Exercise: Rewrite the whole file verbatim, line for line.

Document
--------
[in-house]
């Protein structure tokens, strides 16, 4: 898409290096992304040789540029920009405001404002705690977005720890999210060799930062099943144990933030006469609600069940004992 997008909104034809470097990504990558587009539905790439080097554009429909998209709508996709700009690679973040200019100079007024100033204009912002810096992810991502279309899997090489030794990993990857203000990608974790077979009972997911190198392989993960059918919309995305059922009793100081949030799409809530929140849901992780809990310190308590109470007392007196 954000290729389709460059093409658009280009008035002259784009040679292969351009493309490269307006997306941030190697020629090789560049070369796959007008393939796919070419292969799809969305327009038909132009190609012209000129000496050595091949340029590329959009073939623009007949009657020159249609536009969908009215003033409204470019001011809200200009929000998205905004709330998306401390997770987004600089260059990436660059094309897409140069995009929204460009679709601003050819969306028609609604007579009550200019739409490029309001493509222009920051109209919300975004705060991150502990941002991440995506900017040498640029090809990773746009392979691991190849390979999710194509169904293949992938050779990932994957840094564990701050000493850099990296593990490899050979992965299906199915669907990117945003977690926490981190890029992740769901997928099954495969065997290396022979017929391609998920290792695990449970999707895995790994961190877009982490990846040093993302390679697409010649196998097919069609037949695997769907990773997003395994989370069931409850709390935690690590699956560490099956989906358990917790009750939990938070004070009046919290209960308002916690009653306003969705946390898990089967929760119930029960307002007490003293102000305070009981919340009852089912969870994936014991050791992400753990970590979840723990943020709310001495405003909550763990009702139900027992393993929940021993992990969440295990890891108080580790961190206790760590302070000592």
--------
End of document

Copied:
[in-house]
């Protein structure tokens, strides 16, 4: 898409290096992304040789540029920009405001404002705690977005720890999210060799930062099943144990933030006469609600069940004992 997008909104034809470097990504990558587009539905790439080097554009429909998209709508996709700009690679973040200019100079007024100033204009912002810096992810991502279309899997090489030794990993990857203000990608974790077979009972997911190198392989993960059918919309995305059922009793100081949030799409809530929140849901992780809990310190308590109470007392007196 954000290729389709460059093409658009280009008035002259784009040679292969351009493309490269307006997306941030190697020629090789560049070369796959007008393939796919070419292969799809969305327009038909132009190609012209000129000496050595091949340029590329959009073939623009007949009657020159249609536009969908009215003033409204470019001011809200200009929000998205905004709330998306401390997770987004600089260059990436660059094309897409140069995009929204460009679709601003050819969306028609609604007579009550200019739409490029309001493509222009920051109209919300975004705060991150502990941002991440995506900017040498640029090809990773746009392979691991190849390979999710194509169904293949992938050779990932994957840094564990701050000493850099990296593990490899050979992965299906199915669907990117945003977690926490981190890029992740769901997928099954495969065997290396022979017929391609998920290792695990449970999707895995790994961190877009982490990846040093993302390679697409010649196998097919069609037949695997769907990773997003395994989370069931409850709390935690690590699956560490099956989906358990917790009750939990938070004070009046919290209960308002916690009653306003969705946390898990089967929760119930029960307002007490003293102000305070009981919340009852089912969870994936014991050791992400753990970590979840723990943020709310001495405003909550763990009702139900027992393993929940021993992990969440295990890891108080580790961190206790760590302070000592």